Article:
For Ken Wallis, NBN Co general manager, commercial, these new high-speed tier offerings represent the biggest changes in NBN Co’s latest wholesale pricing proposals.

“We brought down the price, created the new 100/20 to 250/25 and the new up to 1Gbps/50Mbps so that they are at a much lower cost for RSPs to upsell,” Wallis told Telecom Times. “I feel this is the really big change here, and really opens up some greater opportunities for customers, as well as RSPs, in terms of their business cases as well.”

At the other end of the spectrum, NBN Co is planning to introduce a modified 12/1 Entry Level Bundle (mELB) discount on 1 October 2019.

Although the starting effective wholesale charge of A$22.50 and inclusion of 150Kbps (0.15Mbps) remains unchanged for voice only customers and those who use limited data, the additional charge that is applied when the average monthly peak usage across relevant services exceeds the included 150Kbps will be reduced from A$22.50 to A$5.70. 

This additional charge is proposed to be further reduced to A$4.90 in May 2020 and to A$4.10 in October 2020. There will also be the option of an additional CVC charge of A$8/Mbps to accommodate higher data users.

NBN Co is also proposing changes to its mid-tier offering. In an effort to deliver a more economically attractive 25/5 bundle discount to RSPs, the company is proposing to reduce the wholesale effective charge from A$45 (including 2Mbps of CVC) that exists today to A$37 (including 1.25Mbps of CVC) in November 2019, and to increase this capacity allocation to 1.5Mbps in May 2021.

Given that, according to NBN Co, 65 percent of end customers are currently subscribed to the 50/20 wholesale speed tier, the company is proposing to help RSPs improve their service experience by adding extra CVC inclusion to the ($45) 50/20 wholesale bundle discount, increasing from a CVC inclusion of 2Mbps today to 2.25Mbps in May 2020, 2.5Mbps in May 2021.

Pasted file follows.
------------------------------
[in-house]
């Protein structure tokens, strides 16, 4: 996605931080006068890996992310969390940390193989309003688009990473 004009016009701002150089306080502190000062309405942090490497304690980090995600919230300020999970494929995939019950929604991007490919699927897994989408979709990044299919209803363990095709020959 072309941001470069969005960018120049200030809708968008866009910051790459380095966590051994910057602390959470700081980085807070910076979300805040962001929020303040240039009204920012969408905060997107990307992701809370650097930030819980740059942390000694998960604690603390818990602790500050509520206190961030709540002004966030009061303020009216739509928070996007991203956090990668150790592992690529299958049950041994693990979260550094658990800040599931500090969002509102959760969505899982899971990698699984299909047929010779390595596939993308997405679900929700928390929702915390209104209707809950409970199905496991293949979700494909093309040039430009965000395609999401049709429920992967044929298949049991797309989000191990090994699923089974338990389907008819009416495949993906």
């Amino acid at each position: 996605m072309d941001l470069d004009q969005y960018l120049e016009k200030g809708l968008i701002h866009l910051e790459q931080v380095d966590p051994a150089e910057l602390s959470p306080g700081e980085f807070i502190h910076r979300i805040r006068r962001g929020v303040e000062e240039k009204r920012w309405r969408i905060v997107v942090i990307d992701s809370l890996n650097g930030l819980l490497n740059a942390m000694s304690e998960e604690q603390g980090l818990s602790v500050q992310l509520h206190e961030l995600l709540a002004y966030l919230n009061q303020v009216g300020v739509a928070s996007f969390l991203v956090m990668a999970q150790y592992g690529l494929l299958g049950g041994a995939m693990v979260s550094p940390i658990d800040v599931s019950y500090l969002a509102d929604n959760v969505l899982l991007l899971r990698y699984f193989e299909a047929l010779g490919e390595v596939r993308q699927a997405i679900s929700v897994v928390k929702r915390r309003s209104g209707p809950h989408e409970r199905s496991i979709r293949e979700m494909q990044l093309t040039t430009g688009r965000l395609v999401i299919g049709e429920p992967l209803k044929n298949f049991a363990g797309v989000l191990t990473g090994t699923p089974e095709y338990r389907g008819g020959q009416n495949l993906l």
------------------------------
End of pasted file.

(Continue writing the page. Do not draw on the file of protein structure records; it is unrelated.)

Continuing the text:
While NBN Co’s Pricing Review 2019 Consultation Paper 2 appears to have allowed for a series of discounts and other changes to appease the country’s telcos, the company has reiterated its commitment to retain its CVC charge model, despite ongoing criticism by a number of RSPs, most notably Telstra, NBN Co’s biggest retailer.

image (1)“While we know that some RSPs have called for the removal of CVC charges, the reality is that there is a real cost in provisioning and dimensioning the network to accommodate rising data consumption.,” said NBN Co chief customer officer, residential Brad Whitcomb.

“We believe our bundled charges are the fairest way to implement a user-pays approach to wholesale pricing at this time.”

As such, according to Whitcomb, NBN Co believes the higher CVC inclusions proposed in the paper strike the right balance between helping RSPs to develop affordable offerings for end customers, giving service providers a platform where they can compete, while also allowing NBN Co to generate a “fair and reasonable return” to invest back into the network.

However, in an effort to provide RSPs with additional certainty around CVC, NBN Co’s proposals see an increase in CVC across most wholesale bundles discounts and, for the first time, the company will begin publishing a rolling two-year roadmap of future pricing with incremental annual increases in capacity inclusions on most bundle discounts to meet customers’ growing data demand.

“This roadmap is an important step in showing service providers that we are listening and taking decisive action to provide greater certainty to the industry,” Whitcomb said.

NBN Co has also taken the prospect of differential pricing for video streaming, dubbed a ‘Netflix tax’ by some pundits, off the table. According to the company, the majority of respondents in the first round of consultation highlighted streaming video as an important application driving the need for higher download speeds and more data inclusions.

While the company investigated the possibility of lowering the price of video traffic by differentiating video traffic flows during the initial consultation, only two RSPs supported the proposed initiative, leaving NBN Co to instead focus on ways to meet the challenge of growing video traffic by increasing CVC inclusions and making higher speeds more affordable. 

Going forward, the network builder expects to conduct annual, industry-based consultations to review and refine bundle discounts and inclusions. For now, the company is calling on further feedback from RSPs on the proposals in the consultation paper.

The final outcomes of the wholesale pricing consultation are expected to be announced in November 2019.